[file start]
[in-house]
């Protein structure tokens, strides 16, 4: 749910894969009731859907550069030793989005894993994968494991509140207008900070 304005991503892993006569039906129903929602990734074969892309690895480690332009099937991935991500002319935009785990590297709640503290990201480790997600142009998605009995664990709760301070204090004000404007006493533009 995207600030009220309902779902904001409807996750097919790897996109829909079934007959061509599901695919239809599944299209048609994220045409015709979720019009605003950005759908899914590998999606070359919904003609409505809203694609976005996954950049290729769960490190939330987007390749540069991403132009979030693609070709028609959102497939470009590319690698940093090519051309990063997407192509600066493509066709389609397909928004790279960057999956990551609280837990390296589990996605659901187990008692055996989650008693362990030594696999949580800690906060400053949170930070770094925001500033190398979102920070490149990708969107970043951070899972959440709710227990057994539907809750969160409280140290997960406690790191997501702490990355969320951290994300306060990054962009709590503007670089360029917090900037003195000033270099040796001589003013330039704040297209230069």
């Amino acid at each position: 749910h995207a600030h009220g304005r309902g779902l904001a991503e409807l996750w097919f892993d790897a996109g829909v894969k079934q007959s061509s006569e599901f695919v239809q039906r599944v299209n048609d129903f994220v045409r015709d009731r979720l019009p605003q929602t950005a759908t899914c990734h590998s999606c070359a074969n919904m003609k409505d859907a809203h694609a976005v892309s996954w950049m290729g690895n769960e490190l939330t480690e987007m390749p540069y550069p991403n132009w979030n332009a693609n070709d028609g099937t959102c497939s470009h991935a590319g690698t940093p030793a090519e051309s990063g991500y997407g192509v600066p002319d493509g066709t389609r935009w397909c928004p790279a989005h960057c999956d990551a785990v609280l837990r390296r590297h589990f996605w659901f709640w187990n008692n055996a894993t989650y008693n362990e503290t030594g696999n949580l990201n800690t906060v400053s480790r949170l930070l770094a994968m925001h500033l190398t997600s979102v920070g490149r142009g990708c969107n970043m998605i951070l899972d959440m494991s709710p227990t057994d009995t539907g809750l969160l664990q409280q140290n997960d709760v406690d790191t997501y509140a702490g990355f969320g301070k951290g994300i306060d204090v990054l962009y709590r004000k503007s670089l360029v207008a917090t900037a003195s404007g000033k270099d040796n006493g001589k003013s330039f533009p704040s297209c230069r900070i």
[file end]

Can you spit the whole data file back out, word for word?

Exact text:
[in-house]
């Protein structure tokens, strides 16, 4: 749910894969009731859907550069030793989005894993994968494991509140207008900070 304005991503892993006569039906129903929602990734074969892309690895480690332009099937991935991500002319935009785990590297709640503290990201480790997600142009998605009995664990709760301070204090004000404007006493533009 995207600030009220309902779902904001409807996750097919790897996109829909079934007959061509599901695919239809599944299209048609994220045409015709979720019009605003950005759908899914590998999606070359919904003609409505809203694609976005996954950049290729769960490190939330987007390749540069991403132009979030693609070709028609959102497939470009590319690698940093090519051309990063997407192509600066493509066709389609397909928004790279960057999956990551609280837990390296589990996605659901187990008692055996989650008693362990030594696999949580800690906060400053949170930070770094925001500033190398979102920070490149990708969107970043951070899972959440709710227990057994539907809750969160409280140290997960406690790191997501702490990355969320951290994300306060990054962009709590503007670089360029917090900037003195000033270099040796001589003013330039704040297209230069």
């Amino acid at each position: 749910h995207a600030h009220g304005r309902g779902l904001a991503e409807l996750w097919f892993d790897a996109g829909v894969k079934q007959s061509s006569e599901f695919v239809q039906r599944v299209n048609d129903f994220v045409r015709d009731r979720l019009p605003q929602t950005a759908t899914c990734h590998s999606c070359a074969n919904m003609k409505d859907a809203h694609a976005v892309s996954w950049m290729g690895n769960e490190l939330t480690e987007m390749p540069y550069p991403n132009w979030n332009a693609n070709d028609g099937t959102c497939s470009h991935a590319g690698t940093p030793a090519e051309s990063g991500y997407g192509v600066p002319d493509g066709t389609r935009w397909c928004p790279a989005h960057c999956d990551a785990v609280l837990r390296r590297h589990f996605w659901f709640w187990n008692n055996a894993t989650y008693n362990e503290t030594g696999n949580l990201n800690t906060v400053s480790r949170l930070l770094a994968m925001h500033l190398t997600s979102v920070g490149r142009g990708c969107n970043m998605i951070l899972d959440m494991s709710p227990t057994d009995t539907g809750l969160l664990q409280q140290n997960d709760v406690d790191t997501y509140a702490g990355f969320g301070k951290g994300i306060d204090v990054l962009y709590r004000k503007s670089l360029v207008a917090t900037a003195s404007g000033k270099d040796n006493g001589k003013s330039f533009p704040s297209c230069r900070i």